The Arctic is a bird-lover’s paradise. Witness the spectacle of 10,000 Brunnich’s guillemots wheeling through the air in dark clouds or nesting on precipitous ledges on the sea cliffs of Alkefjellet, Svalbard.
Close your eyes and tune into the raucous calls of millions of puffins, northern gannets, guillemots and razorbills pealing off the towering sea cliffs in Látrabjarg, Iceland.
One of the common questions our expedition team receives when we visit Arctic seabird sites like these is ‘this is amazing...but where are all the penguins?’
For many of us, penguins and the polar regions seem to go hand in hand, so it's no surprise that some visitors to the Arctic are hoping to catch a glimpse of these charismatic creatures.
But alas, there are no penguins in the Arctic! Were there ever penguins in the Arctic? Why can’t we see them there today? Read on...
The penguin of the north?
Despite its name, pinguinis impennis was never a real penguin. It evolved in the Arctic and enjoyed a wide distribution across the North Atlantic coast, from northern Canada to Norway, Greenland, Iceland and the Faroe Islands until 1844.
More commonly known as the Great Auk, this stately seabird stood at 75-85cm tall, so although it lumbered a little on land, its size protected it from all but the largest predators, like polar bears and killer whales.
In the 19th century growing pressures from humans, who had long hunted them for meat, oil and down, drove them to extinction. The final blow was cast by three men who scooped up the last two known Great Auks in Iceland for display in a collection.
Why isn’t the Great Auk a penguin?
A flightless bird with black and white plumage, pinguinis impennis is the closest thing that the Arctic ever had to a native penguin. It was agile and graceful underwater, able to dive up to 1km deep and hold its breath for as long as 15 minutes!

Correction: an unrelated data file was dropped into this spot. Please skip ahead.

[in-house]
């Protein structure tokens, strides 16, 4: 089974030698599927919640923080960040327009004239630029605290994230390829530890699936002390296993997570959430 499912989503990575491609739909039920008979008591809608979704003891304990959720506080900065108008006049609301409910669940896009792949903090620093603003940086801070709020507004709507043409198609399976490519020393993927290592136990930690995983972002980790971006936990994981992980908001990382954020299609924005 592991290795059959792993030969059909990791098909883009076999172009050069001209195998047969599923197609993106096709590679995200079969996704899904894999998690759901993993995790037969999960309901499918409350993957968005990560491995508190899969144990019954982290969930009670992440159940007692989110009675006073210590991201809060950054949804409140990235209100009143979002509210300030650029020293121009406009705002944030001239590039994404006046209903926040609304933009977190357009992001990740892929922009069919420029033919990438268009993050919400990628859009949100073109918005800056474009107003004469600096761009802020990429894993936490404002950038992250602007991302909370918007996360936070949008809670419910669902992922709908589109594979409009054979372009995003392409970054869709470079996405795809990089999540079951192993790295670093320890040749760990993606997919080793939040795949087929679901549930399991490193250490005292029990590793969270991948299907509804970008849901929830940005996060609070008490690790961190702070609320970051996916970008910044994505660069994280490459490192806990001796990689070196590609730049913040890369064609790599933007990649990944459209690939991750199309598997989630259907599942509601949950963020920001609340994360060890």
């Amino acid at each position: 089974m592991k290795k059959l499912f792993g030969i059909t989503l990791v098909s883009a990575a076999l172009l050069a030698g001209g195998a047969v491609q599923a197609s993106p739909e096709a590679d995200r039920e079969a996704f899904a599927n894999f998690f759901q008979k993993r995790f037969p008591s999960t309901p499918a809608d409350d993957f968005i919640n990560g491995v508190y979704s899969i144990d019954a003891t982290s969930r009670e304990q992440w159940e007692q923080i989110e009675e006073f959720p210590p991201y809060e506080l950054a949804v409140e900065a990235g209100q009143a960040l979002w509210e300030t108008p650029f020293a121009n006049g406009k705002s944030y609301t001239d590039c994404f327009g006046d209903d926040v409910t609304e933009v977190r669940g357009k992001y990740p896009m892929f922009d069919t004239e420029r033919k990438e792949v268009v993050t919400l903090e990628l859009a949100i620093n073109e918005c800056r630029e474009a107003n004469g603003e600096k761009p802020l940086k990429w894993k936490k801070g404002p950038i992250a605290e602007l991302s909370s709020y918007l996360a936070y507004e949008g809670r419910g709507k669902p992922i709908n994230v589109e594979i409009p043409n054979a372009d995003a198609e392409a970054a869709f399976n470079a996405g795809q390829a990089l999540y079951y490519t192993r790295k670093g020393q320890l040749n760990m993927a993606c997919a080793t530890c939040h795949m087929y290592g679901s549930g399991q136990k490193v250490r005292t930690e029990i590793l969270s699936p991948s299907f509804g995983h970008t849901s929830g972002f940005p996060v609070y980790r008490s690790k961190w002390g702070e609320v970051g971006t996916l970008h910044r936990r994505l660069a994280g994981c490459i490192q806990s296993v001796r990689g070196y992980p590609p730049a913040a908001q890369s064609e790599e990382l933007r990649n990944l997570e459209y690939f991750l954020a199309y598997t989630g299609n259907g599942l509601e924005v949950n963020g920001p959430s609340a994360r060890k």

Like the penguin, it could shoot through the water and leap out onto rock shelves above. So perhaps it’s no surprise that the first sailors to see penguins in the south noticed the similarity and gave them the name ‘penguin’.
Despite its reputation as the penguin of the north, the Great Auk is actually more closely related to razorbills, puffins and guillemots than penguins, which evolved independently in the southern hemisphere.
Have there ever been ‘actual’ penguins in the Arctic?
Yes, there have!
In 1936 after a long journey aboard SS Neptune, nine king penguins arrived in Norway. Lars Christensen, an important figure in Antarctic whaling, had seen the potential for a bi-polar penguin population and sent them north from South Georgia. Carefully settled on the Lofoten islands, safe from foxes and other land predators, the penguins began a new life in the Arctic. Over the next decade, other species including macaroni penguins were also introduced.
The last of these penguins was spotted in 1949. No one is sure where they went or whether they managed to reproduce, but one thing is certain. Despite their best efforts to protect penguins from land predators, the settlers overlooked one important threat: humans.
One day an inquisitive penguin waddled through a grassy field into a farmyard. Trusting and unaccustomed to dangers on land, it wandered in, catching the matron by surprise. Terrified and convinced it was a ‘freak of nature’, the matron killed it.
A matter of evolution
Perhaps the most straightforward answer to the question of why penguins aren’t in the Arctic is this: they simply didn’t evolve there.
Exactly why is anyone’s guess. Just as you can’t find grizzly bears in Guatemala or kangaroos in Kazakhstan, penguins are uniquely adapted to their habitats in the south.
Penguins breed, nest, incubate and raise their chicks at ground level or in burrows so they thrive in the southern hemisphere where there are few land-based predators. Perhaps the abundance of foxes, mink, stoats, skuas, wolves and polar bears in the north would have made their evolution impossible. Not to mention all those humans!
Will I ever see polar bears and penguins together?
While some scientists and conservationists have considered settling polar bears in Antarctica, the cost, logistics and the threat this could pose for Antarctic ecosystems have kept the idea on the shelf.
For now, the only place you’ll see penguins and polar bears together is in a documentary or a children’s book! But that doesn't mean that you can't visit their far-flung abodes and gain a deeper understanding of how each of them is uniquely adapted to their own polar home.
Words by Nina Gallo, Aurora Expeditions' historian and certified PTGA polar guide.
Nina has been drawn to the polar regions since her first otherworldly experience of the midnight sun in 2002. Since then she has spent time in far northern Canada, the Himalayas, the Alps and deserts in America and Australia, always seeking out quiet, wild corners to explore. She feels immensely privileged to travel to these places and shares her passions for the natural world, human stories and adventure with all the wonderful people she meets.